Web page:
updated 12:04 pm EDT, Wed April 2, 2014
Fire TV set-top box offers voice search by microphone in remote control
Amazon has launched its new streaming media player, the Fire TV, at its New York media event today. Part of the retailer's push into the streaming video marketplace and building upon the success of its Kindle tablets, the Amazon Fire TV is a small set-top box that allows users access to TV shows and movies watch video from Amazon's Instant Video, as well as other services.
Inside the Fire TV is a quad-core 1.7GHz Qualcomm processor with an Adreno 320 GPU, 2GB of RAM, and 8GB of storage, which is said to be three times as powerful as the Apple TV, Roku, and Chromecast. Capable of displaying 1080p video, it offers Dolby digital surround over HDMI and optical outputs, and includes Bluetooth connectivity and dual-band Wi-Fi with two antennas and MIMO to supplement the Ethernet connection. Weighing 9.9 ounces, the Fire measures 4.5 inches square by 0.7 inches thick, making it slightly larger than an Apple TV in size.
Amazon Fire TV
Accompanying the device is a similarly-small Bluetooth remote control with directions and seven function buttons. One, labeled with a microphone logo, allows for the user to speak into the remote to perform voice searches. Stating an actor's name or a show title will bring up results on the television, with listings able to be viewed straight away or added to a watchlist for later viewing. A text-based search is also available to users as an alternative. Users of a Kindle Fire HDX will be able to use the device as a second screen when watching shows, with X-Ray notifications about the program appearing on its display.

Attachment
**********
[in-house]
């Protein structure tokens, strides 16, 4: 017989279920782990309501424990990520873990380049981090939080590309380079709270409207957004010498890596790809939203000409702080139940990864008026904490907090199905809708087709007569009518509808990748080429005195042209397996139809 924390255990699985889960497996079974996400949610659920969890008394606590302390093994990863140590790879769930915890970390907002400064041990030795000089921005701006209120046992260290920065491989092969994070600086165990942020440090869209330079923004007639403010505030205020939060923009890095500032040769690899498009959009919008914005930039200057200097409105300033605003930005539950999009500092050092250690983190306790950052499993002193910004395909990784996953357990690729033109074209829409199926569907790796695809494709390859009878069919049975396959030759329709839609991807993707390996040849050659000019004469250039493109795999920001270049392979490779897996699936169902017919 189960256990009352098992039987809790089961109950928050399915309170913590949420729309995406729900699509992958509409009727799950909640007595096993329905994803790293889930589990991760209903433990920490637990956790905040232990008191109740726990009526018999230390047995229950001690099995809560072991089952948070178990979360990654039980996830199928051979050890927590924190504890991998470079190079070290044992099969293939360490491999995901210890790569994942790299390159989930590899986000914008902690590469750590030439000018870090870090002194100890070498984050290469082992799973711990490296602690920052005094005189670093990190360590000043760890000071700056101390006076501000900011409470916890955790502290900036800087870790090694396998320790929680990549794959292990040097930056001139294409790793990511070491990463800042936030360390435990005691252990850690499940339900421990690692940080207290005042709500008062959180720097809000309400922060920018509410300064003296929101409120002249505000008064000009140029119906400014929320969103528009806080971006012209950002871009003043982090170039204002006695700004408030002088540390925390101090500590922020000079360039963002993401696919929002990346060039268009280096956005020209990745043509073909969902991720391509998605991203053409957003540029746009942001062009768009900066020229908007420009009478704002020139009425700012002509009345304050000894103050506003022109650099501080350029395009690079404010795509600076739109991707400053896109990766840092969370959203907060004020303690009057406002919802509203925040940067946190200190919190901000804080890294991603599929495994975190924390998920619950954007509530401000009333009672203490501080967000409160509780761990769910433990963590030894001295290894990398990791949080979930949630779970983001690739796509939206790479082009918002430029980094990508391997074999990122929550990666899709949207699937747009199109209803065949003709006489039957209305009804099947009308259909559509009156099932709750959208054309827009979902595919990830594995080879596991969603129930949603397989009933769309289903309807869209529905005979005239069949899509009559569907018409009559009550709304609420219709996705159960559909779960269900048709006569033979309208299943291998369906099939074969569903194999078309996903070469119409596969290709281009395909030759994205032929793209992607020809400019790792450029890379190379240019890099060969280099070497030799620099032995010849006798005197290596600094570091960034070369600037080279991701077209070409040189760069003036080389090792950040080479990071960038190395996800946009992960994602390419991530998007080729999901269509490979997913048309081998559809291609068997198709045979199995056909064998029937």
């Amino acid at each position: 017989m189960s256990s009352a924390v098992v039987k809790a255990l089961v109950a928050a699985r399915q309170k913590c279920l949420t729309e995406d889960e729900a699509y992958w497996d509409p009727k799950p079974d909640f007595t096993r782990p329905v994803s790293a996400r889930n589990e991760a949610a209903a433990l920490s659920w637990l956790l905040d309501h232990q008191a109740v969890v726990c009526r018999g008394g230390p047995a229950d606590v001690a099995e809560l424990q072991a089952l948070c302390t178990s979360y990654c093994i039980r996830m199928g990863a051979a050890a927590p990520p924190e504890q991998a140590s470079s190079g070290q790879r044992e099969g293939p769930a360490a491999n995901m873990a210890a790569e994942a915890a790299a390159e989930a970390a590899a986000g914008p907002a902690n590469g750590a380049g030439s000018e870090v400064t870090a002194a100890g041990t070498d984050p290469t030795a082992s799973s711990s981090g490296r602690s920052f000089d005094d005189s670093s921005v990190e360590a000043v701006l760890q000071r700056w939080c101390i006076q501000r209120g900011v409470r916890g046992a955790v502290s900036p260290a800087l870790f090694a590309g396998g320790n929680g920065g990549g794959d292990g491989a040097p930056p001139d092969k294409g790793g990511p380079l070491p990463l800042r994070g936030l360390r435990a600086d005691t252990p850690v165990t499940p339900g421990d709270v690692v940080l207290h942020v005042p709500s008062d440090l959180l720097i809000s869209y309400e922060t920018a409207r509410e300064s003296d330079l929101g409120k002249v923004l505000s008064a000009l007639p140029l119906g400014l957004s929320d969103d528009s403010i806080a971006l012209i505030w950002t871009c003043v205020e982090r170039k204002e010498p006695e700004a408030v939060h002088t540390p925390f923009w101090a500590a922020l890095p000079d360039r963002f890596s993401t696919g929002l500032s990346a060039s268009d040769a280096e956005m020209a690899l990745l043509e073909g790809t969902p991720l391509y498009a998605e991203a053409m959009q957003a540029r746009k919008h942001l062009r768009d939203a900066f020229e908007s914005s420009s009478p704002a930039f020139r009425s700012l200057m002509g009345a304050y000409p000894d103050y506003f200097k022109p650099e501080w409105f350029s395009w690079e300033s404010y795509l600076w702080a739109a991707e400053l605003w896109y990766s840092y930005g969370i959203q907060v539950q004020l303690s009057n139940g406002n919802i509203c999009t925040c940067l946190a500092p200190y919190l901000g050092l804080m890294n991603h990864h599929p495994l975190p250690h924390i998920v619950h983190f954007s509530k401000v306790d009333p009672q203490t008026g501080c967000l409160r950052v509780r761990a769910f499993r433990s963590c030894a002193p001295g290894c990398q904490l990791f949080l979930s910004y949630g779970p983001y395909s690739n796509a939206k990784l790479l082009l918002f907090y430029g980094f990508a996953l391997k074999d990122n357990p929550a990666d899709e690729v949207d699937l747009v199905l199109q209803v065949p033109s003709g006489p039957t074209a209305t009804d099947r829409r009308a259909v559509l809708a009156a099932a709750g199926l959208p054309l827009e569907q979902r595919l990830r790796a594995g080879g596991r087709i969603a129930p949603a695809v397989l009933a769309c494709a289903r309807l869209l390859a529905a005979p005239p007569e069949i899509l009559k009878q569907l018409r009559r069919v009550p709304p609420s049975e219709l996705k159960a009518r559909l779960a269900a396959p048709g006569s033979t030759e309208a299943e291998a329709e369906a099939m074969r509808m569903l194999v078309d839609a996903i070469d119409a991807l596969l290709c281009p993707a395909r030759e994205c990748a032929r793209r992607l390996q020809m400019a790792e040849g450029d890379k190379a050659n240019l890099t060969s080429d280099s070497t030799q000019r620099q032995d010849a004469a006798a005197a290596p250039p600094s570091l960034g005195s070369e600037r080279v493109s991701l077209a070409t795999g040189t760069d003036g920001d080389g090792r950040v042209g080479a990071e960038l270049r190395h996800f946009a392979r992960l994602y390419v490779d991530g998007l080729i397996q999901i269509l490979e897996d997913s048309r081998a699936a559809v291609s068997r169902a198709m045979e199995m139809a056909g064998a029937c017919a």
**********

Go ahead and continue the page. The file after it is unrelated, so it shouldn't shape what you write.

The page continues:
Aside from being able to stream content from Amazon Instant Video, the Fire TV will support a host of other services via apps. Starting with Hulu Plus, the device will also offer apps for Vimeo, Netflix, Ted talks, the NBA, WatchESPN, Youtube, and others. A Photos section will show images saved on the Amazon Cloud Drive.
The Fire TV will also offer music apps, with Pandora, iHeartRadio, and TuneIn arriving next month, and songs bought through Amazon itself playable through the device. X-Ray is also usable through the Fire TV, providing Kararoke-style lyrics to tracks.
Just as with the Kindle Fire tablets, a kid-friendly FreeTime mode is available, limiting younger users to specific whitelisted content. Using a bright blue background to contrast the rest of the darker interface, FreeTime requires a password to exit, and parents can also set time limits for viewing content. The new "FreeTime unlimited" will provide content for kids to watch automatically, including items from PBS Kids, Sesame Street, and Nickelodeon.
Amazon Fire game controller
Gaming will make an appearance on the device, with publishers including Disney, Gameloft, EA, and Ubisoft preparing to provide "thousands" of games for the device next month. Users will be able to use the remote, a tablet, or the previously-leaked Fire game controller to play the games. The Fire game controller will cost $40 on it's own, and will include 1,000 Amazon Coins with the purchase.
Amazon will start selling the Fire TV for $99 today in the United States.